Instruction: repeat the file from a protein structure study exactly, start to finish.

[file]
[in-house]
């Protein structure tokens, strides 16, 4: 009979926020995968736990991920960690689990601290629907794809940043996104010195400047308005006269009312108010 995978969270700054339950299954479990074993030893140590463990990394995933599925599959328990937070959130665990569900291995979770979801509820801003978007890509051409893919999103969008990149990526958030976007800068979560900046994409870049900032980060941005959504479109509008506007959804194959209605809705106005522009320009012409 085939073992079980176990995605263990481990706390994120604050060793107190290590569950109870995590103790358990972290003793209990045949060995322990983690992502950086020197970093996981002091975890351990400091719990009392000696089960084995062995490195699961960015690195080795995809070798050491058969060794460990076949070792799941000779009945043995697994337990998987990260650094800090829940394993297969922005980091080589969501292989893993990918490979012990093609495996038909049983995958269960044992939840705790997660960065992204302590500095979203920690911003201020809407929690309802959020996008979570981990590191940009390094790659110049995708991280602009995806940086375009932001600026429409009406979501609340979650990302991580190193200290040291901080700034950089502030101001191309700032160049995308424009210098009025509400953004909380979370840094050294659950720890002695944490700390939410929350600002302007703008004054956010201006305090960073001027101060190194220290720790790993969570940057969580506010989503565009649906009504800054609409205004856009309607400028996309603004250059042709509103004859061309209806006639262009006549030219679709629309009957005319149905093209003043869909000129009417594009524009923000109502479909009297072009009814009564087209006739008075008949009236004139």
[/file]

[in-house]
């Protein structure tokens, strides 16, 4: 009979926020995968736990991920960690689990601290629907794809940043996104010195400047308005006269009312108010 995978969270700054339950299954479990074993030893140590463990990394995933599925599959328990937070959130665990569900291995979770979801509820801003978007890509051409893919999103969008990149990526958030976007800068979560900046994409870049900032980060941005959504479109509008506007959804194959209605809705106005522009320009012409 085939073992079980176990995605263990481990706390994120604050060793107190290590569950109870995590103790358990972290003793209990045949060995322990983690992502950086020197970093996981002091975890351990400091719990009392000696089960084995062995490195699961960015690195080795995809070798050491058969060794460990076949070792799941000779009945043995697994337990998987990260650094800090829940394993297969922005980091080589969501292989893993990918490979012990093609495996038909049983995958269960044992939840705790997660960065992204302590500095979203920690911003201020809407929690309802959020996008979570981990590191940009390094790659110049995708991280602009995806940086375009932001600026429409009406979501609340979650990302991580190193200290040291901080700034950089502030101001191309700032160049995308424009210098009025509400953004909380979370840094050294659950720890002695944490700390939410929350600002302007703008004054956010201006305090960073001027101060190194220290720790790993969570940057969580506010989503565009649906009504800054609409205004856009309607400028996309603004250059042709509103004859061309209806006639262009006549030219679709629309009957005319149905093209003043869909000129009417594009524009923000109502479909009297072009009814009564087209006739008075008949009236004139």